"10 Years: A Little Pink Chair": Critic Kim Morgan celebrates the tenth anniversary of her blog, Sunset Gun, with this wonderful retrospective on Mervyn LeRoy's 1956 classic, "The Bad Seed."
“My first post was about ‘The Bad Seed’ (‘You Lie All the Time,’) a movie I have loved since childhood and a movie that would return to this blog, quite happily, in the real life form of the great Patty McCormack herself. Rhoda Penmark started my blog and became my constant, and an oddly comforting brat in times of frustration. There's something exhilarating about watching little Rhoda threaten handyman Leroy, especially if you've been condescended to or left with one of those delightful comments that pop up every once in a while, and depending on the post, often. There are variations of this comment, but everyone's favorite seems to be, ‘dumb whore.’ In those get-your-shine box moments, Patty as Rhoda demanding, ‘Give me those shoes back’ is deeply satisfying.”
"Someone in Congress is messing with an 'Orange Is The New Black' star's wikipedia page": Laura M. Browning of The A.V. Club sheds light on an alarming streak of transphobia aimed at Laverne Cox.
“Shortly after 10 p.m. last night, somebody from within the House Of Representatives changed the Wikipedia entry for Laverne Cox, a transgender actress who plays transgender inmate Sophia Burset on ‘Orange Is The New Black.' The entry originally said that an article in ‘The Advocate’ ‘touted that ‘Orange Is The New Black’ contains the first ever women-in-prison narrative to be played by a real transgender woman.’ But the anonymous elected representative (or someone from their staff) changed the line to the hateful ‘a real man pretending to be a woman.’ The elected official (or their staff member) also added a link to a ‘National Review’ article published last month that claimed Cox is ‘not a real woman.’ The IP address was banned from making edits for one month.”
"Richard Attenborough Obituary": Ronald Bergan of The Guardian writes a superb, detailed remembrance of the acclaimed actor and filmmaker, who died Sunday, August 24th, at age 90. Related: Among the many other obits for Attenborough are these essential ones written by Nick Higham of BBC News, Ian Johnston of The Independent and Peter Sobczynski of RogerEbert.com.
“Above all, Richard and his two younger brothers, David and John, were brought up with a sense of social responsibility. Their mother, Mary, was chair of a committee to care for evacuee Basque children during the Spanish civil war, and she marched in protest against the bombing of Guernica. On the outbreak of the second world war, the Attenboroughs took two Jewish girls into their home, where they stayed for eight years. ‘That particular decision, not merely paying lip service but taking positive, responsible action to help other human beings, made a profound impression on me. It has, I suppose, affected my life and my attitudes ever since,’ Attenborough wrote. This is clear from most of his choices of subjects as a producer and director. He inherited his energy and non-stop activity from his mother, who died in a car accident, apparently suffering a heart attack as she was returning alone from a committee meeting.”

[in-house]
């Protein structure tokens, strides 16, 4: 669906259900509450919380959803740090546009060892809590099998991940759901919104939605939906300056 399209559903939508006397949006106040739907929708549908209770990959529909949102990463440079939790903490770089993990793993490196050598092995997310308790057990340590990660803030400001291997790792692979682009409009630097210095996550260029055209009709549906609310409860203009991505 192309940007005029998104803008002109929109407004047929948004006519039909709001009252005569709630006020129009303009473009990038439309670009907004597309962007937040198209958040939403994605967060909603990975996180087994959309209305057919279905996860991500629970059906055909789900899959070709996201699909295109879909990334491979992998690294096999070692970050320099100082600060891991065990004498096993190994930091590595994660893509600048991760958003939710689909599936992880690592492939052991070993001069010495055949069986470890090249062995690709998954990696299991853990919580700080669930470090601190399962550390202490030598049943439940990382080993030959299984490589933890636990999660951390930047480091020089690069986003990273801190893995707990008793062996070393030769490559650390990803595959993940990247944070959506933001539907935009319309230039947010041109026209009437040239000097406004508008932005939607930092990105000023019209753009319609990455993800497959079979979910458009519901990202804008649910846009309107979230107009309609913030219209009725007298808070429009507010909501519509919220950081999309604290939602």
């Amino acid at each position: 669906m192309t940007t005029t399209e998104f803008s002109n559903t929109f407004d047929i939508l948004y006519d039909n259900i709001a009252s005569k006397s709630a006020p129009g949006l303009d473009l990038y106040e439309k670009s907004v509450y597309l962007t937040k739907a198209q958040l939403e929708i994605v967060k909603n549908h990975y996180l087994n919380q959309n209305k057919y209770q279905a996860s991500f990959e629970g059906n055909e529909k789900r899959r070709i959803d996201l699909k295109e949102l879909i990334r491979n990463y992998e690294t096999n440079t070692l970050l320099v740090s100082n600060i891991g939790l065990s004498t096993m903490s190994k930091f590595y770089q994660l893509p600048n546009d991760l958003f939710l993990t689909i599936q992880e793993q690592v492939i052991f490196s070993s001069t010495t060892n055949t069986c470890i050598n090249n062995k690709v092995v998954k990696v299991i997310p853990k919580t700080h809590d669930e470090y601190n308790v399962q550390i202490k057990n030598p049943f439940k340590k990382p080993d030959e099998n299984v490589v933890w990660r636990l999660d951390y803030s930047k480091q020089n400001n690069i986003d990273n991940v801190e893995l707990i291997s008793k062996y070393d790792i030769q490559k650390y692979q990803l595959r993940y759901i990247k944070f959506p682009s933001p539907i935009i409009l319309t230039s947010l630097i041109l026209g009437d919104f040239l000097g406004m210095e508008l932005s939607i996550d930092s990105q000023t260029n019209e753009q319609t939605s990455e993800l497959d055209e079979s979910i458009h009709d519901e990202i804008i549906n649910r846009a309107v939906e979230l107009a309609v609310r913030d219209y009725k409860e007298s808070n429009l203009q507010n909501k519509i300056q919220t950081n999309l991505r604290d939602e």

“Miller landed in New York for the first time in 1976, at 19, carrying a cheap portfolio held together with the same kind of baling twine he’d used to bind hay while working for a dairy farmer back home. Years later, he’d describe the pages inside as ‘a primitive version of ‘Sin City.’ They were crime stories, and nobody was in tights at all. And people looked at me like I was completely nuts, because there was only one kind of comic book being published.’ The artist Neal Adams, a renowned spotter of young talent, took one look at Miller’s work and advised him to go back to Vermont and pump gas. Instead Miller kept coming back to pester Adams at his studio, until Adams — still convinced that Miller couldn’t draw — agreed to put a word in for him at Gold Key Comics.”
"Indie Flashback: One Hour Photo": At Indie Outlook, I take a look back at Robin Williams' brilliant performance as Sy Parrish in Mark Romanek's indelibly eerie 2002 feature debut.
“Fraught with crippling loneliness, Sy daydreams about the lives of the people whose photos he develops in the airless gloom of his solitude. When he stumbles upon Mr. Yorkin ‘in the flesh’ for the first time, he’s as flustered and tongue-tied as a teenage girl fawning over Brad Pitt. The tranquil happiness that the Yorkins project through their photos provides a great comfort to Sy for reasons that are never fully explained. Critics have complained that the film’s final speech reveals far too pat a motive, though I believe it serves the same purpose as the psychiatrist’s concluding analysis in ‘Psycho’: it gives bystanders an answer they can accept without betraying the true mystery of the central character’s deranged psyche. Williams’ performance is one of such remarkable complexity and disquieting power that it transcends any stereotypical genre cliché. It is easily one of the greatest achievements of his screen career, arriving in the same year as his uncharacteristically dark turns in ‘Insomnia,’ ‘Death to Smoochy’ and his gleefully profane return to stand-up on Broadway.”
IndieWire's Max O'Connell voices his outrage (and love of "The Simpsons") in "FXX Airs 'The Simpsons' in Wrong Aspect Ratio. Won't Someone Think of the Children?"
Esquire's Michael Howard reports on "the bike that can't be stolen," designed by three engineering students at Chile's University of Adolfo Ibáñez.